On Business: Pro-Bono Advertising
In any event, they have one wall of the interior decorated with a huge mural/collage of photos. Lots of smiling, friendly faces, most of which inside a MOD Pizza location. Maybe about half of the pictures feature employees (or at least people wearing a MOD Pizza t-shirt) and the other half look like patrons. The whole thing is clearly intended to convey a friendly, casual atmosphere where everybody's having a great time.
What caught my eye yesterday, though, was the picture of a kid, maybe five or six, in a Superman t-shirt. Light blue shirt with dark blue line art with a collage of Superman panels all over it, then with a chest-size S-shield embroidered over top of it. That's the whole picture -- this one smiling kid in a Superman t-shirt. You can't look at this picture and not see Superman.
There was another photo of a guy in another Superman shirt. And another where you could see a Bat-logo underneath somebody's zippered sweatshirt.
Now there were some other shirts visible with other characters and logos on them. A variety of sports teams and universities, various Disney characters, etc. So it didn't seem like they were singling DC out to promote them, but it still struck me as curious. There I was, sitting down and enjoying my pizza, while looking right at what was essentially an ad for Superman comics. In a pizza place that, as far as I can determine, has nothing to do with DC and/or comics. It was just, "Here are some of our customers, some of whom happen to like superhereos."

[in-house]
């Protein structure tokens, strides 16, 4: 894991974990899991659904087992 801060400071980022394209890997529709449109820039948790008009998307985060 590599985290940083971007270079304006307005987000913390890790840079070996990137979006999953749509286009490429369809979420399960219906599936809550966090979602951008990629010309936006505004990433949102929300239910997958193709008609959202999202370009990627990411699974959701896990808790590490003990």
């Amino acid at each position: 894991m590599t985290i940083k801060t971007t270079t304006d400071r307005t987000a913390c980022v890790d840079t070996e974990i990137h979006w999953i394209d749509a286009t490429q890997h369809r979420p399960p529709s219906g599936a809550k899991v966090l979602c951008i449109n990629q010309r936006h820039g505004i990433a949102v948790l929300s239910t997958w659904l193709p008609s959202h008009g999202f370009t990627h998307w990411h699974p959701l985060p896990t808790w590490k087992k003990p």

I'm wondering, then, what was the decision-making process in selecting these particular photos. Was it a case where the promotion of another company via clothing has become so ubiquitous as to be essentially white noise that we don't even see as advertising? Or was it more along the lines of not registering that Superman is a unique character owned by a corporation, as opposed to a historical character like Hercules that's in the public domain?
There's nothing wrong with DC shilling their characters on t-shirts and such, and if the kid likes Superman, then he should by all means tell people. And I'm not personally bothered by seeing Superman in a spot like that. But from the perspective of another corporation and/or their ad agency, it seems like a curiously absent-minded decision. Surprising, even. At least to me. I suppose there's a higher level of authenticity in those photos now because of that, but historically, most companies don't want to promote other companies' ideas without getting compensated for it. Yet, as far as I can tell, it's just some kid who genuinely likes Superman.
I don't expect an answer here, but I just thought the whole thing was curious.